The nation’s economic health and bodily health of its population are usually assessed and rated in a disjointed approach in various circles and by different agencies although they mutually impact each other. Even the oft-declared information that the government’s outlay on public health is far too small, stated as about three percent of the land’s Gross Domestic Product, connects the wellness of the country’s economy and that of its masses in a diffused manner. The other information, not taken with the seriousness it merits namely, the ratio of doctors with even basic degree in medicine to the country’s population is nowhere near the norm prescribed by World Health Organisation (WHO) tends to remain unaltered, if not getting worse. Ranking India among the top countries for its pharma industry and estimating the money worth of India’s healthcare industry in astronomical figures should not prompt anybody to be complacent about wellness of the nation’s people at large. The gradually growing number of hospitals across the land in private management, most of them getting equipped with state-of-the-art tools of diagnosis and treatment provide a yawning contrast with their counterparts in government management in respect of both tariffs and service.
While funds needed to meet the expenses on government hospitals are drawn from the treasury, the privately managed hospitals have to earn their financial resource. To expect those hospitals created with heavy investments to provide medical service at unviable tariffs doesn’t make business sense. The implications of fixing the charges of treatment in private hospitals are loud and clear.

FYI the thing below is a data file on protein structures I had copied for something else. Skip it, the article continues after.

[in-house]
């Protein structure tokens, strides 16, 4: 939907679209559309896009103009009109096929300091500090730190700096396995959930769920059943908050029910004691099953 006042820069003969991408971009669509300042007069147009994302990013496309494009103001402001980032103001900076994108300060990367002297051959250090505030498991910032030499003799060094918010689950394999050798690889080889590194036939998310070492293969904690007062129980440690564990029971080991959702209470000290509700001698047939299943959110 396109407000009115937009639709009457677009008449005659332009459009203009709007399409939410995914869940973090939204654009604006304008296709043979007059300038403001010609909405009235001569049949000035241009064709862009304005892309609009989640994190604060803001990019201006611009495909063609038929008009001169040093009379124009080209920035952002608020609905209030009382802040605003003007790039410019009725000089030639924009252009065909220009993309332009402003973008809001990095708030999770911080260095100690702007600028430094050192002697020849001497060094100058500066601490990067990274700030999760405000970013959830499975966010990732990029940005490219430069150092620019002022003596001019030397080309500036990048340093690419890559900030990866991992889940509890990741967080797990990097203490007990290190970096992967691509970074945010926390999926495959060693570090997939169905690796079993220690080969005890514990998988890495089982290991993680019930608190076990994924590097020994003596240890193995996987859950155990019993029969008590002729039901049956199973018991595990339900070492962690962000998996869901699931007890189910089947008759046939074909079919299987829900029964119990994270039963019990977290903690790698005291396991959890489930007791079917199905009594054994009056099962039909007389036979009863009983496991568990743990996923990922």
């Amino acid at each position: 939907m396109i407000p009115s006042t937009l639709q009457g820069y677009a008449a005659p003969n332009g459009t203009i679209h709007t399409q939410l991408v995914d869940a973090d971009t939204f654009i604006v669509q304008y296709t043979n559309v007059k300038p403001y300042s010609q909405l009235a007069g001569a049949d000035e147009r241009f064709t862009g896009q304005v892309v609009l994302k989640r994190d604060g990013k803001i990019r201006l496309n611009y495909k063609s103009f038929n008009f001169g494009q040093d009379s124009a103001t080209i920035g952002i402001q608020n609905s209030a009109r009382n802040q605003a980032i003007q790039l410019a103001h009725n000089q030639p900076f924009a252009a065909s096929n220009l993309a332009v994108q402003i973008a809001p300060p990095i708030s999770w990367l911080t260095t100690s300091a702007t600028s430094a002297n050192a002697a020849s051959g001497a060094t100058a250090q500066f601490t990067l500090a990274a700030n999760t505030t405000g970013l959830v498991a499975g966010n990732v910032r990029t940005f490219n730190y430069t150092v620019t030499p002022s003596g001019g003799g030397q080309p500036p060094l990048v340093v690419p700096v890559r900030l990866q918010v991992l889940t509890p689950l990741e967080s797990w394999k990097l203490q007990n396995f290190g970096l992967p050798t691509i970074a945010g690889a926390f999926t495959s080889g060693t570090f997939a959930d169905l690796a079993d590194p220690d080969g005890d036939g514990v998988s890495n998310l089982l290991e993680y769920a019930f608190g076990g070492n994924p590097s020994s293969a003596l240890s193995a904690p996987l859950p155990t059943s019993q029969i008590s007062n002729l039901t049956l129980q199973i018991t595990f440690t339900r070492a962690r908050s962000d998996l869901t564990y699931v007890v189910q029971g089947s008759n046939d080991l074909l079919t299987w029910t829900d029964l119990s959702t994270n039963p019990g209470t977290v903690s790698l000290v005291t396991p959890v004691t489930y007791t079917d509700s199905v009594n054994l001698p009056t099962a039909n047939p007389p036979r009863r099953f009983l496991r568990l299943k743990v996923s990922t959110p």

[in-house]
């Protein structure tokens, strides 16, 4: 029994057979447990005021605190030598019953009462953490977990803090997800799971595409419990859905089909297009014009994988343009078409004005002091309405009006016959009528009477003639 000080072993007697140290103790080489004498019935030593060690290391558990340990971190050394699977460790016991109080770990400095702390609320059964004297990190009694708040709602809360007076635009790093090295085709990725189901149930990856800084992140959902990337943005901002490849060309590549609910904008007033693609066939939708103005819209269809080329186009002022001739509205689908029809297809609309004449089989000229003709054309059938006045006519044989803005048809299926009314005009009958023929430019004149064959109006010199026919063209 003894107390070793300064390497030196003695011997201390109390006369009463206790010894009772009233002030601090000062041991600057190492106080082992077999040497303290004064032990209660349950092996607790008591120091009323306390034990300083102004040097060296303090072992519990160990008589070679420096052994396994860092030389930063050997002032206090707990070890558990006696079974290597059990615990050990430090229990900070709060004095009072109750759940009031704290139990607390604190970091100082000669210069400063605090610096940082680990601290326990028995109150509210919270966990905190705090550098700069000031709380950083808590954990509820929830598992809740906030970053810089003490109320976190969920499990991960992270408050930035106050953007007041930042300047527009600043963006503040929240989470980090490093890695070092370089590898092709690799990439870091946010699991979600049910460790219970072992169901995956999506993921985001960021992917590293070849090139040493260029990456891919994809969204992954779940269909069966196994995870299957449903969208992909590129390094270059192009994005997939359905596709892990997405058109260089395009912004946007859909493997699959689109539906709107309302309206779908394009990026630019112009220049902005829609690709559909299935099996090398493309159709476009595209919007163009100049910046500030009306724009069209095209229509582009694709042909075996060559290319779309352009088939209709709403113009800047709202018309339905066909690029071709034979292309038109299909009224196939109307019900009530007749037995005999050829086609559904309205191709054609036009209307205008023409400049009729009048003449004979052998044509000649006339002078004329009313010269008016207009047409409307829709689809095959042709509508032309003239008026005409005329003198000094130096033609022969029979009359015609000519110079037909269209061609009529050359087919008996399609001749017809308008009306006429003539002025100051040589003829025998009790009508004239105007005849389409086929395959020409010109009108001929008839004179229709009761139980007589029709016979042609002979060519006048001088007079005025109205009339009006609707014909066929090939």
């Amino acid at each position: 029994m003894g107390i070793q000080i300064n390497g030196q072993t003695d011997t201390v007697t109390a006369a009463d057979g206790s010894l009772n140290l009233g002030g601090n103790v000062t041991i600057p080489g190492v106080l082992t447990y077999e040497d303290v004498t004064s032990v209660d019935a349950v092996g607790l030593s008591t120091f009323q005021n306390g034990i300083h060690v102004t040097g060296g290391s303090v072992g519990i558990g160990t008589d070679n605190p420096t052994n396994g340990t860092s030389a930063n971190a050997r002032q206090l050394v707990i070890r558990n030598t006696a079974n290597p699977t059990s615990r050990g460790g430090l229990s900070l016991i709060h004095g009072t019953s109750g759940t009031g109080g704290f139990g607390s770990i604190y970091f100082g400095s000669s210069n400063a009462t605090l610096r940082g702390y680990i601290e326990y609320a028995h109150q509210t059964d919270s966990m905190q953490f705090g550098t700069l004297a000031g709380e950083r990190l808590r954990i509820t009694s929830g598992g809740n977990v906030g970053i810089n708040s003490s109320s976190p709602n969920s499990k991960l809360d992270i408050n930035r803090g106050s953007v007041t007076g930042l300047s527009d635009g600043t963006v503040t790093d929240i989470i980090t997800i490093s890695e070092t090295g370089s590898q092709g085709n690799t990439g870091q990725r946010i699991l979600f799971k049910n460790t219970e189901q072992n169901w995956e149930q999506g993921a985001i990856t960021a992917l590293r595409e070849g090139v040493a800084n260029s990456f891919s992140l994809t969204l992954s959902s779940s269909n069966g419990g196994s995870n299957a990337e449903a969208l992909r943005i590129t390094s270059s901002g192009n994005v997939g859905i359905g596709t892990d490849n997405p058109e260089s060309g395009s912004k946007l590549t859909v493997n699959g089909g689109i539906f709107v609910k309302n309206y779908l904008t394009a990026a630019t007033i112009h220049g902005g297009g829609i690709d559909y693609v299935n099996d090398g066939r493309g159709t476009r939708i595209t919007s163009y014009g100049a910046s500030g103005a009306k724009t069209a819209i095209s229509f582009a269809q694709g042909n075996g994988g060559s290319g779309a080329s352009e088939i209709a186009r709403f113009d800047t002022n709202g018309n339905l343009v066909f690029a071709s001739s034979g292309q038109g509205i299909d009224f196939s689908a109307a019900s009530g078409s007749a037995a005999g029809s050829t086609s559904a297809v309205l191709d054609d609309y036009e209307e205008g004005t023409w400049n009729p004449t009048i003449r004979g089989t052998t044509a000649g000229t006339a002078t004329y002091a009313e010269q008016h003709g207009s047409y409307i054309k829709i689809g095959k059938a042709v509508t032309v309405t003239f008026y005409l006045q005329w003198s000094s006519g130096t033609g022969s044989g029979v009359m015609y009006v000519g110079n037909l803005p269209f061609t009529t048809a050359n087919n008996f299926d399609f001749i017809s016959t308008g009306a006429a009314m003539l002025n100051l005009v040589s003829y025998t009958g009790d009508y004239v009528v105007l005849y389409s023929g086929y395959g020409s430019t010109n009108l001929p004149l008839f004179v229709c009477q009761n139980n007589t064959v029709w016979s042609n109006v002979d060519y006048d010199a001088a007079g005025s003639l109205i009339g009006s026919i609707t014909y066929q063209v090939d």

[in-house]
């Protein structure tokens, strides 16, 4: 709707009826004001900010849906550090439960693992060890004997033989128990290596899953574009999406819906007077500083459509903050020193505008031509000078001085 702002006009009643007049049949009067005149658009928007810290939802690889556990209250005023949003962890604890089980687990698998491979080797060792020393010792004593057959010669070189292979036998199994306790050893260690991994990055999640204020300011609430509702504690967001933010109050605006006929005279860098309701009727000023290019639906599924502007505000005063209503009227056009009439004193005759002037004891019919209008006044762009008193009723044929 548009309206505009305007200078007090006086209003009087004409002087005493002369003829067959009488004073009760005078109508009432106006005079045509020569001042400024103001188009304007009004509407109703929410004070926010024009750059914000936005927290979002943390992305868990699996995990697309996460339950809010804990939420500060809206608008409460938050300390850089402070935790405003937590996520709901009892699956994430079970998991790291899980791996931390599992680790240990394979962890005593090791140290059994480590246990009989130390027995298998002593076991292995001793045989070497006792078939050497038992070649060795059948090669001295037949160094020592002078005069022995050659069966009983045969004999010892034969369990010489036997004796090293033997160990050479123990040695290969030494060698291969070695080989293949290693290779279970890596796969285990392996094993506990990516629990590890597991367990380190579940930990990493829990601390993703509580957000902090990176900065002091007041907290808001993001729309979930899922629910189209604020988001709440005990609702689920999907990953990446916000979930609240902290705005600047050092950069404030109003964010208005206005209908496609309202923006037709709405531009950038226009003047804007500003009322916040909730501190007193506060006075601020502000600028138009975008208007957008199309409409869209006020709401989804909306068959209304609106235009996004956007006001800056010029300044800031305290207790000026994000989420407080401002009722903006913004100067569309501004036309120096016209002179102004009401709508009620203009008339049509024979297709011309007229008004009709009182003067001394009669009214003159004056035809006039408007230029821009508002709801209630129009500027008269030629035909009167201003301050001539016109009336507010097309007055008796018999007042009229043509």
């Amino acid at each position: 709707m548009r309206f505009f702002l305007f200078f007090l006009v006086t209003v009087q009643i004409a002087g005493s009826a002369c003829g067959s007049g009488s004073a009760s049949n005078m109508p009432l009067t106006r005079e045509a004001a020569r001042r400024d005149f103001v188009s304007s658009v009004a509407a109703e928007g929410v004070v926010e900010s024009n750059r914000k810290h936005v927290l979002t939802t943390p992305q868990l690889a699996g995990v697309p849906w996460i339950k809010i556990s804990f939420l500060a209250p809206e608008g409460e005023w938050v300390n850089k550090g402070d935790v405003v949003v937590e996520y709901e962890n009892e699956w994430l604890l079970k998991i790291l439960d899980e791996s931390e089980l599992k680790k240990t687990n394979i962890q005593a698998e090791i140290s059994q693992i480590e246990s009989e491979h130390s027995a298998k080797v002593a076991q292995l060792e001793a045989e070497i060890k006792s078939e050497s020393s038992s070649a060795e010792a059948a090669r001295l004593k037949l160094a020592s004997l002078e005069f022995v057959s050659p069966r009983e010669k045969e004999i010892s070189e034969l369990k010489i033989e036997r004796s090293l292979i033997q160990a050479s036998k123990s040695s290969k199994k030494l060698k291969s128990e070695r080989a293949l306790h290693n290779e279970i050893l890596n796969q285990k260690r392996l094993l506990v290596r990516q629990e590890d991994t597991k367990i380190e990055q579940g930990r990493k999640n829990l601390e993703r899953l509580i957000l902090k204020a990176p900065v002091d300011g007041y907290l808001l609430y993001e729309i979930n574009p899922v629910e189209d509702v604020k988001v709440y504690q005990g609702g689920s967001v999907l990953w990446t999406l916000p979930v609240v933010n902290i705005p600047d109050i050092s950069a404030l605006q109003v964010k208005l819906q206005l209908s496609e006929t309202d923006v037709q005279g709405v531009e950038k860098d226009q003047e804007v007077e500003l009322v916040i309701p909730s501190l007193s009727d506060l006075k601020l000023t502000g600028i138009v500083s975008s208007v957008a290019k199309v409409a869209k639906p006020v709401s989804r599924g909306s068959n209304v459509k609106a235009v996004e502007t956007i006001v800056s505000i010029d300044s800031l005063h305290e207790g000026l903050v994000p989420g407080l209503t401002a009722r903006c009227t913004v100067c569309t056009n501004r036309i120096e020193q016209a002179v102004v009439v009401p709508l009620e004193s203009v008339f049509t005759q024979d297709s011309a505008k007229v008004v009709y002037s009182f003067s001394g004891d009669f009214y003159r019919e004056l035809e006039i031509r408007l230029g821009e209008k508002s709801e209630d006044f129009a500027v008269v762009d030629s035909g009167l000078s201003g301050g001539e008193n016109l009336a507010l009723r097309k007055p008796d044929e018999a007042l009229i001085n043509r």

Thanks to the dominating presence of hospitals with large number of wards as well as beds to nurse the patients with allopathic medicines by doctors with degrees in medicine and surgery drawn from the West, all the indigenous systems of healthcare have witnessed both weak government support and marginal public patronage. Well-marked lawmakers as well as others in VIP class seeking medical attention abroad, as reported frequently in the media, throws up questions of competence of the land’s medical practitioners, more importantly, the question of poor upkeep of the premises of government hospitals, barring rare exceptions.
Talking endlessly on high tariffs for medical services in private hospitals with facilities matching global standards and sidelining of the poor sections needing medicare amounts to tokenism. If the people, particularly the economically weaker sections, are enabled to keep their living spaces sanitised and stick to foods that don’t hurt their wellness, the nation will be strong enough to counter the headwinds halting healthcare.